Sunday, January 19, 2014


Kathy, Michele, and I headed south of Auckland for a tour of the geothermal area of Rotorua, about a two and a half hour drive, where we planned to spend the night.  When we arrived, we rented an apartment across from lovely Lake Rotorua.

There were several inhabitants of this lake, including these red-billed black swans.

In one area there was a swarm of small ducks, many of which were snoozing while others were lounging or feeding.

There are Maori living in this area, and there were examples of structures reflecting the traditions of this native people.  This is St. Faith's Anglican Church.

Inside the church was this beautiful glass etching of Jesus with Maori features.

His Maori features are easier to distinguish in this closeup.  It's not easy to see that this Jesus has the face tattoos typical of the Maori.  He is also wearing a Maori cloak.

These face markings, called ta moko, tell the story of the wearer's family and tribal affiliations.  Here's an example on a man who is demonstrating the facial expression used in the haka, the Maori war challenge dance, the intention of which is to frighten the enemy away, thereby avoiding combat.  I think I would run the other way if confronted by a group of these Maori warriors challenging me in this way.  Back in the day, these tattoos were created by making incisions on the face with a knife and then pouring dye into the cuts.  OUCH!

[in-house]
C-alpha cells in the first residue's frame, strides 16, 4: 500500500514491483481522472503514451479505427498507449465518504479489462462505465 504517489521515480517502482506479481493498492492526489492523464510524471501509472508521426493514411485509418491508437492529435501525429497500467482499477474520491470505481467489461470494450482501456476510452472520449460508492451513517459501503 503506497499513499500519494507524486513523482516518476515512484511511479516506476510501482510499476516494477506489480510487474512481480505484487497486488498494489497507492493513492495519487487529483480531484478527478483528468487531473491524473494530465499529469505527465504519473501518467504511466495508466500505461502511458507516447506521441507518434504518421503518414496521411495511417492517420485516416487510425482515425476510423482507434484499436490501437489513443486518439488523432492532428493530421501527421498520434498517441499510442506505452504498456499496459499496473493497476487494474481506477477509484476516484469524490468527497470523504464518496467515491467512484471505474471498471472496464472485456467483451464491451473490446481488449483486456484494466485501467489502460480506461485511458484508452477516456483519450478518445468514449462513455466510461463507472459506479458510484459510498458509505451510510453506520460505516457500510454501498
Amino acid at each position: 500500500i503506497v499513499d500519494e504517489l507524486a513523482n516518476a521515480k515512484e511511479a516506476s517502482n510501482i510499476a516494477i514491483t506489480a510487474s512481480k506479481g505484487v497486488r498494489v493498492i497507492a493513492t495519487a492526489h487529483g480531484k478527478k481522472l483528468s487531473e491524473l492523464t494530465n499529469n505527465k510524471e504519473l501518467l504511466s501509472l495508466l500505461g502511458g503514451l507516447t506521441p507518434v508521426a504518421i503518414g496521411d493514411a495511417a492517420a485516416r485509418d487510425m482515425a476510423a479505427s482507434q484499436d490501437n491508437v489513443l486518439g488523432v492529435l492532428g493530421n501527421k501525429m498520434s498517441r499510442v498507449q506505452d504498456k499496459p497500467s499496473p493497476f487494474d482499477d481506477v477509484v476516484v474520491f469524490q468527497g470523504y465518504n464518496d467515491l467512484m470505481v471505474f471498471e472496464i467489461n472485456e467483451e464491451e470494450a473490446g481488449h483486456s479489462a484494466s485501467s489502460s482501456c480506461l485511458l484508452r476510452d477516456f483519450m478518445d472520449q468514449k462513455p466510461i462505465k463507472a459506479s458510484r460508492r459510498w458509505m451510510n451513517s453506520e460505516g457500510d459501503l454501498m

Many Maori women also have face markings, usually on the chin and upper lip.  (Yes, this is a woman.)

This building had no signage, but we figured it was a meeting hall.

The wood carvings on Maori buildings have significance also, often related to ancestors.

This is the prow of a very large Maori canoe that provides another example of their skillfiul carving.

We walked around the lake for a while and then veered off to see the Government Gardens and the Rotorua Museum of Art and History, housed in this colorful building.  

The day was too lovely to spend inside, so we just continued on to the rose garden.

This very modern sculpture was interesting and beautiful.

There are many thermal pools in and around Rotorua, from tiny ones like this that are marked for safety....

To medium size pools....

To the opposite extreme...large pools that are simmer and steam.

At one of the pools, we could see our shadows in the steam, and the shadow seemed to move eerily toward the person casting it.  This is my shadow floating toward me.

After a rest and a glass of delicious New Zealand white wine, we went out for dinner at a Mexican restaurant and had a delicious meal.  It had been a breezy day, but the wind seemed almost gale force on the walk back to our motel.  

This was an area that wasn't on my list of places to visit, but I glad my friends encouraged me to see it.  Thermal pools are a lot more interesting than I imagined they would be.

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